The annual GST
numbers given in the Budget
include the Centre’s share (central GST, or CGST), the integrated GST, when goods move from one state to another, but excludes the state’s share. The monthly collection figures, however, include the state GST.
Realisation from CGST, which is the main portion of the GST collections in the Budget, was lowered by almost 13 per cent at Rs 5.26 trillion in the final Budget, compared to February’s interim Budget.
The projections were reduced since the government could not collect the amount for 2018-19 (FY19) that was estimated in the interim Budget. Against Rs 6.10 trillion CGST collections that were estimated, only Rs 4.57 trillion could be collected in FY19. This has pulled down the overall GST collections in the Union government’s account to Rs 5.79 trillion in FY19, against Rs 7.61 trillion in the Revised Estimates for the year in the interim Budget.
Keeping the original target for FY20 would have meant a 31.4 per cent rise in tax collections against the actual collections. Realising it is an insurmountable target, Sitharaman opted for 14.5 per cent growth. The government, meanwhile, came out with a scheme for faster resolution of disputes to collect money from pre-GST-era litigation.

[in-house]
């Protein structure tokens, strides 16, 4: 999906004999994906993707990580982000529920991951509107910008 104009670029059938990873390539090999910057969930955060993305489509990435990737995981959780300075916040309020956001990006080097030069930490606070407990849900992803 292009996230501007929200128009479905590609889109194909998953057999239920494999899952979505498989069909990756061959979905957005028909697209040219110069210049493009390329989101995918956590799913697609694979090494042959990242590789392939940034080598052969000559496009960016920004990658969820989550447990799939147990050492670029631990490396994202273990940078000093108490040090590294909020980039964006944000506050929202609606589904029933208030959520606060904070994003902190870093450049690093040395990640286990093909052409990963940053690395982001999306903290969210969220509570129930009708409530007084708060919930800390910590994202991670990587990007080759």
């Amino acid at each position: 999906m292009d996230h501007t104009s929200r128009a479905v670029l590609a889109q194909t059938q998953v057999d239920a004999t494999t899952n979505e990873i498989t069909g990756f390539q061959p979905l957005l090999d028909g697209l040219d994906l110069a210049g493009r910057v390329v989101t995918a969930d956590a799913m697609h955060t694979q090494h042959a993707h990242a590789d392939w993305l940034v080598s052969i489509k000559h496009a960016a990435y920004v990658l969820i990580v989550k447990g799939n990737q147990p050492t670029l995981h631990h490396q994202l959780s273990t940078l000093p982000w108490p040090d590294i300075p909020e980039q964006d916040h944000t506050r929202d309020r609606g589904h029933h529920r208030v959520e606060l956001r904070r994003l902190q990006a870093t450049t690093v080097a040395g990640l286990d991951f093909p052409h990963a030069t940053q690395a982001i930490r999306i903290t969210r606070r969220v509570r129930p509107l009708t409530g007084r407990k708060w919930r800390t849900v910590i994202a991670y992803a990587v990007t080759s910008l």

“Soon realising that the GST targets announced in the Budget were high, the finance minster acted pragmatically by not only reducing the GST target but also announcing measures to cover the deficit by announcing a dispute resolution scheme to collect past dues,” said Abhishek Rastogi, partner at Khaitan & Co.
The finance minister cautioned that the GST numbers should be interpreted realistically. “GST rates have been reduced significantly, where relief of about Rs 92,000 crore per year has been given. We should not lose sight of this fact while judging the performance of GST,” she said.
Almost all the rates, however, were cut before the interim Budget of February and those could have gone in the calculation of the GST collections in Goyal’s Budget.